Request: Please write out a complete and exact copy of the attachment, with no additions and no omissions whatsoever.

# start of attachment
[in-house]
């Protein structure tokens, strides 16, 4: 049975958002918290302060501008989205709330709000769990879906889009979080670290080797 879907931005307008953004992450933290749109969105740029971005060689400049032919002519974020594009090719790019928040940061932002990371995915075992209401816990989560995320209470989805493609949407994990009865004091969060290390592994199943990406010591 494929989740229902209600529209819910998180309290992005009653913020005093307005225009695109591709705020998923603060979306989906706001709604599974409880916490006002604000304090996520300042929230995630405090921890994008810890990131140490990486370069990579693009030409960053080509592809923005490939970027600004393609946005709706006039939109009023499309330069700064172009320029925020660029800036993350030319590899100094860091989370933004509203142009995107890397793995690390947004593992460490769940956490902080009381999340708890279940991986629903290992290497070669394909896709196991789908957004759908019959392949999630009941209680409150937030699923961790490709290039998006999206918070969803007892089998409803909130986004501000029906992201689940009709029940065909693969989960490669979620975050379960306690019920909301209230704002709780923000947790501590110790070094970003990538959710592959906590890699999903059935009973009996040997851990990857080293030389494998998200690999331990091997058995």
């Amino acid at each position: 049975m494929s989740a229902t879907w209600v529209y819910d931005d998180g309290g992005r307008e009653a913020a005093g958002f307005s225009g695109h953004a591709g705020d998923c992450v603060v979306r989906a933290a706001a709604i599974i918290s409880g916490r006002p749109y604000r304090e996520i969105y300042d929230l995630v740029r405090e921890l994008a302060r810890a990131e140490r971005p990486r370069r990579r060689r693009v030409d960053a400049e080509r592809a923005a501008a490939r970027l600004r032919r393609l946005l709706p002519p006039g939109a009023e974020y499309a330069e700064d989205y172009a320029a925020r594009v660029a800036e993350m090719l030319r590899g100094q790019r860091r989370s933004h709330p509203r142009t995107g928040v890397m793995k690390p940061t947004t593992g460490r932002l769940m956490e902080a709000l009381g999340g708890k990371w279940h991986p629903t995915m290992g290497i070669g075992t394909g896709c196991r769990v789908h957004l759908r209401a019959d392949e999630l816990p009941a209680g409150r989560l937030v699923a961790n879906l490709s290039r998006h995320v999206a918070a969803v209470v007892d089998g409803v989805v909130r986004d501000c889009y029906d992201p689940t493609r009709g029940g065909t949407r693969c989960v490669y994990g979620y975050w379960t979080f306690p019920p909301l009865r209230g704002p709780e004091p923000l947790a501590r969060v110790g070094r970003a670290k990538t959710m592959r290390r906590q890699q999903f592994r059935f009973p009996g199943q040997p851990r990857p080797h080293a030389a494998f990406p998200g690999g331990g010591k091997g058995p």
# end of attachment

[in-house]
């Protein structure tokens, strides 16, 4: 049975958002918290302060501008989205709330709000769990879906889009979080670290080797 879907931005307008953004992450933290749109969105740029971005060689400049032919002519974020594009090719790019928040940061932002990371995915075992209401816990989560995320209470989805493609949407994990009865004091969060290390592994199943990406010591 494929989740229902209600529209819910998180309290992005009653913020005093307005225009695109591709705020998923603060979306989906706001709604599974409880916490006002604000304090996520300042929230995630405090921890994008810890990131140490990486370069990579693009030409960053080509592809923005490939970027600004393609946005709706006039939109009023499309330069700064172009320029925020660029800036993350030319590899100094860091989370933004509203142009995107890397793995690390947004593992460490769940956490902080009381999340708890279940991986629903290992290497070669394909896709196991789908957004759908019959392949999630009941209680409150937030699923961790490709290039998006999206918070969803007892089998409803909130986004501000029906992201689940009709029940065909693969989960490669979620975050379960306690019920909301209230704002709780923000947790501590110790070094970003990538959710592959906590890699999903059935009973009996040997851990990857080293030389494998998200690999331990091997058995």
């Amino acid at each position: 049975m494929s989740a229902t879907w209600v529209y819910d931005d998180g309290g992005r307008e009653a913020a005093g958002f307005s225009g695109h953004a591709g705020d998923c992450v603060v979306r989906a933290a706001a709604i599974i918290s409880g916490r006002p749109y604000r304090e996520i969105y300042d929230l995630v740029r405090e921890l994008a302060r810890a990131e140490r971005p990486r370069r990579r060689r693009v030409d960053a400049e080509r592809a923005a501008a490939r970027l600004r032919r393609l946005l709706p002519p006039g939109a009023e974020y499309a330069e700064d989205y172009a320029a925020r594009v660029a800036e993350m090719l030319r590899g100094q790019r860091r989370s933004h709330p509203r142009t995107g928040v890397m793995k690390p940061t947004t593992g460490r932002l769940m956490e902080a709000l009381g999340g708890k990371w279940h991986p629903t995915m290992g290497i070669g075992t394909g896709c196991r769990v789908h957004l759908r209401a019959d392949e999630l816990p009941a209680g409150r989560l937030v699923a961790n879906l490709s290039r998006h995320v999206a918070a969803v209470v007892d089998g409803v989805v909130r986004d501000c889009y029906d992201p689940t493609r009709g029940g065909t949407r693969c989960v490669y994990g979620y975050w379960t979080f306690p019920p909301l009865r209230g704002p709780e004091p923000l947790a501590r969060v110790g070094r970003a670290k990538t959710m592959r290390r906590q890699q999903f592994r059935f009973p009996g199943q040997p851990r990857p080797h080293a030389a494998f990406p998200g690999g331990g010591k091997g058995p």